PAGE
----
When Feeling Blue is a Good Thing
Have you ever wondered why it’s hard to communicate with certain people in your life? You know that annoying feeling when the office social butterfly messes around and goes on and on about pointless things without actually getting anything done? Or my personal favorite, that offended feeling when your coworker doesn’t put any exclamations points in her emails to you and you just assume she hates you. It might be because you are different colors – and no, I don’t mean the color of your skin or hair or eyes.
I’m talking about your personality color.
Our office recently took the Color Code Personality Assessment – I’m sure some of you are already rolling your eyes when I say ‘personality assessment’, but hear me out.
If you’ve ever taken a personality test before, it was probably either way off or freakishly accurate. I hate to break it to you, but that has to do with how honestly you answered the questions. The great thing about the Color Code test specifically is that it forces you to think back to your childhood. That means you have to answer the questions according to how you thought and acted back then, before society taught you how to be. I’m sure a lot of you out there have had some defining events happen in your life, which you attribute to who you are today. While that may be the case, there is still a very large part of your personality, at your core, that is who you truly are.
First off, let me explain the structure of the Color Code test. It is a series of 45 questions (I know that sounds like a lot but I promise, it’s not) broken up into two parts –> Strengths/Limitations and Situations. The first part covering strengths and limitations is designed to discover your natural strengths and weaknesses *as a child*. Secondly, the situational questions target your behavior and actions or reactions during certain situations *as a child*.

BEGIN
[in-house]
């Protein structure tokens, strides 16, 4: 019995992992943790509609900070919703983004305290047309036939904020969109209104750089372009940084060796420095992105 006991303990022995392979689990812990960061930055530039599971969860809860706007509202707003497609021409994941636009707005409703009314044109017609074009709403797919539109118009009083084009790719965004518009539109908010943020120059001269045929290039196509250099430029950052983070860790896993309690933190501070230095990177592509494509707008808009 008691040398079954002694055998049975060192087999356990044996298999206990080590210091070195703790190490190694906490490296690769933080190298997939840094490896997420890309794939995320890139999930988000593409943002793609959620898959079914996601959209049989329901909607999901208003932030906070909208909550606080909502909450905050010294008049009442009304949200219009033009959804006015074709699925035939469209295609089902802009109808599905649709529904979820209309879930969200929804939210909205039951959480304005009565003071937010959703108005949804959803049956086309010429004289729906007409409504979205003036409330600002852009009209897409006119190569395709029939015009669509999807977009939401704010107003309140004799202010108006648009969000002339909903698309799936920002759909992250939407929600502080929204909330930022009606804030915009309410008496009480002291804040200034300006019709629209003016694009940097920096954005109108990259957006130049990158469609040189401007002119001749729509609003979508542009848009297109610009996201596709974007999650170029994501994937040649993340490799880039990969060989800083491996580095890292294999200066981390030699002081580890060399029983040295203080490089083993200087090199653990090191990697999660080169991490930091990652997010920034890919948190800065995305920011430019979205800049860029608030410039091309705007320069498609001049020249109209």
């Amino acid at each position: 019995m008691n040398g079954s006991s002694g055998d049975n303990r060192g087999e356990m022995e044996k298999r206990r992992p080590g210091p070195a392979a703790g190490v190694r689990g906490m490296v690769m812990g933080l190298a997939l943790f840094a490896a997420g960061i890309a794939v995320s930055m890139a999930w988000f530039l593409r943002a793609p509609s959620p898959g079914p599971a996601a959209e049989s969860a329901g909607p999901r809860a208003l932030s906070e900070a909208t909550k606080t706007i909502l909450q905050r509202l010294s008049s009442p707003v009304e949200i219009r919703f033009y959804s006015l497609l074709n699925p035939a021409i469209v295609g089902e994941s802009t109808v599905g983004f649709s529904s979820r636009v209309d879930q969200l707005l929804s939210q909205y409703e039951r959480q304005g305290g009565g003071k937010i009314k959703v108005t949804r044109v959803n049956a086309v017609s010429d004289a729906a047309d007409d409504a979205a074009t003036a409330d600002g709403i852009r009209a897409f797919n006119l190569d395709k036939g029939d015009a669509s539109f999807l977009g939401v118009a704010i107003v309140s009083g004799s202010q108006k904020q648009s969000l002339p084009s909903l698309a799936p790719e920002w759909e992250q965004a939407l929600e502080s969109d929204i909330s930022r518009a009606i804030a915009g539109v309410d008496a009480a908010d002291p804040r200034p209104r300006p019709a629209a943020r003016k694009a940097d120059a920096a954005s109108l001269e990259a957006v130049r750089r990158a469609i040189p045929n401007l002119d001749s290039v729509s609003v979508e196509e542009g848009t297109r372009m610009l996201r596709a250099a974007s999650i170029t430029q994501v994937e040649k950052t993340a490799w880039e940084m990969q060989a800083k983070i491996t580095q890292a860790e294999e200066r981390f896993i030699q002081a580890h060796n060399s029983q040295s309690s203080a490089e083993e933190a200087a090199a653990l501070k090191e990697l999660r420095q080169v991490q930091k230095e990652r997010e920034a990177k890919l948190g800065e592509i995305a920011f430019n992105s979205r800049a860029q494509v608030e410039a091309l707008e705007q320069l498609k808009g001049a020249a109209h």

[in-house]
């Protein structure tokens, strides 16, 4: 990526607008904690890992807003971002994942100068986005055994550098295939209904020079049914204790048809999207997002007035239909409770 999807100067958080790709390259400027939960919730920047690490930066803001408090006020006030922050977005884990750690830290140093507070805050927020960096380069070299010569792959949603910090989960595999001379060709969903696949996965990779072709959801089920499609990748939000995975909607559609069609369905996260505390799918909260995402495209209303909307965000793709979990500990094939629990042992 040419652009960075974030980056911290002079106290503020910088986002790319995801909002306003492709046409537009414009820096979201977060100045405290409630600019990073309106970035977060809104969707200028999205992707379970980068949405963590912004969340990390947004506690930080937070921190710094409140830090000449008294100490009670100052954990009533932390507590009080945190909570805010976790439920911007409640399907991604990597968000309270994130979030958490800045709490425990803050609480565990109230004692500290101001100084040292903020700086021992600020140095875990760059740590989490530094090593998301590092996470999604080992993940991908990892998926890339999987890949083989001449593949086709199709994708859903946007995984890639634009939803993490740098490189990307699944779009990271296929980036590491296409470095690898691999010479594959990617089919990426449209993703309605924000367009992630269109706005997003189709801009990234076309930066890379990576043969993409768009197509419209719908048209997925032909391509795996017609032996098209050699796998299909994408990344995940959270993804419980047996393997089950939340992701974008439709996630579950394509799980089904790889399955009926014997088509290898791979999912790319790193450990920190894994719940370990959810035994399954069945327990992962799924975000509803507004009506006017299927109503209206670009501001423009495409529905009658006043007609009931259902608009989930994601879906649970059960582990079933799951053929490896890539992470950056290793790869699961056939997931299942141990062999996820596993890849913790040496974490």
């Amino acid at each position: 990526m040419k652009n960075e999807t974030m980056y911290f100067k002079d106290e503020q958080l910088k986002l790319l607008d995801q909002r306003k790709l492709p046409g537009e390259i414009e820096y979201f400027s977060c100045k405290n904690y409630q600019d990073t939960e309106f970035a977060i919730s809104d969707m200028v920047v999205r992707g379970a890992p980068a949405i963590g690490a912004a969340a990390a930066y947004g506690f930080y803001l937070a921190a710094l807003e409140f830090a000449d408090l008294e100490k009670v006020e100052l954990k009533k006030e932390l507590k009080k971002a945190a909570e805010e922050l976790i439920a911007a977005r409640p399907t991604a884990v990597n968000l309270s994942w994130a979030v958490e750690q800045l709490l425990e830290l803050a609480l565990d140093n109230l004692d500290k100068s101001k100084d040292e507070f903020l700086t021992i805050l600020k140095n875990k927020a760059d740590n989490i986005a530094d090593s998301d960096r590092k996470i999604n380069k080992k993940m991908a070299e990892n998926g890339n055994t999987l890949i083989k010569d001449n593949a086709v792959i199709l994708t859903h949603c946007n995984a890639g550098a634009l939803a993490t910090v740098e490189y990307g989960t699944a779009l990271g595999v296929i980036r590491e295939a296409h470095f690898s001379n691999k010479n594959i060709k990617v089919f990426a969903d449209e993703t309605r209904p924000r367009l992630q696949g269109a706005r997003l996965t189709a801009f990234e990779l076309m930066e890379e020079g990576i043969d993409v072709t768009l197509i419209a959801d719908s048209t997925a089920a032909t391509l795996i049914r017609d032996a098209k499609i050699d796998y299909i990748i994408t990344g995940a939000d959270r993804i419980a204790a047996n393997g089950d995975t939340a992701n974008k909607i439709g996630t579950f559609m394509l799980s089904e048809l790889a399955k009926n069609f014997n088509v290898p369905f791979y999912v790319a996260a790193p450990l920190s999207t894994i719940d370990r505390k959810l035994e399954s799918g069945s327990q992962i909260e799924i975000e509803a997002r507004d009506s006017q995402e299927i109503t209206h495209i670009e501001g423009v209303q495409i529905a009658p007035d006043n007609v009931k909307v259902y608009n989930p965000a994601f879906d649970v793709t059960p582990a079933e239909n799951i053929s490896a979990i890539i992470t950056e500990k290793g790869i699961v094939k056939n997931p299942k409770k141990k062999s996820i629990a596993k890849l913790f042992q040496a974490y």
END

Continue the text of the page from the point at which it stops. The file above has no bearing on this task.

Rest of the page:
When you combine these two parts, you uncover what you are motivated by. Why you do the things you do, and why you communicate the way you do. This is where your color comes in. There are four colors; Red, Blue, White and Yellow. Let’s take a deeper look at each of these.
Color Code Breakdown
RED – they are motivated by power and find joy in getting from point A to point B as quickly and efficiently as possible. A few common traits of a Red include proactive, assertive and responsible.
BLUE – they are motivated by intimacy and strive to connect and create quality relationships. Blue’s are typically approachable, social and loyal.
WHITE – they are motivated by peace and take clear direction well. Oftentimes, White’s are found to be very empathetic, independent and non-conforming.
YELLOW – they are motivated by fun and can help boost an organization’s culture and vibe. Yellow’s are usually energetic, good at brainstorming and like to help out.
Now, I’m sure there are specific people that come to mind as you read through those descriptions – and that’s good! But, it’s also important to figure out what YOUR color is. After all, the common denominator in all of your work and personal relationships is…..YOU. We, as humans, are complex creatures. So naturally, we are made up of more than one color – you will have a primary color (that you can see with the FREE version of this assessment) and then secondary colors which you can unlock by paying to see your full profile. Everyone loves free stuff, and you certainly get a lot of value even with the free version.
What Am I?
I am a blue – through and through. I thrive on meeting and connecting with people, and I am self-admittedly a people-pleaser (but am working on finding a better balance there). That’s the beauty in this though, it opens up your mind to do some self-reflection and find ways to better balance yourself out because, let’s be honest, we are all lopsided in one way or another.
I’m going to challenge you to take the Color Code test (or a different one if you prefer), because self-awareness is the first step. From there, our TCS office facilitated an open group conversation about it. We made it ‘common language’ so as to improve understanding of each other and overall communication. It is also great to see the diversity in your own families or workspaces – I think it’s safe to assume that nothing would work well if we were all one color or all thought the exact same way. Take a look at our office color wheel — there’s beauty in diversity.
What’s your color?
All the best,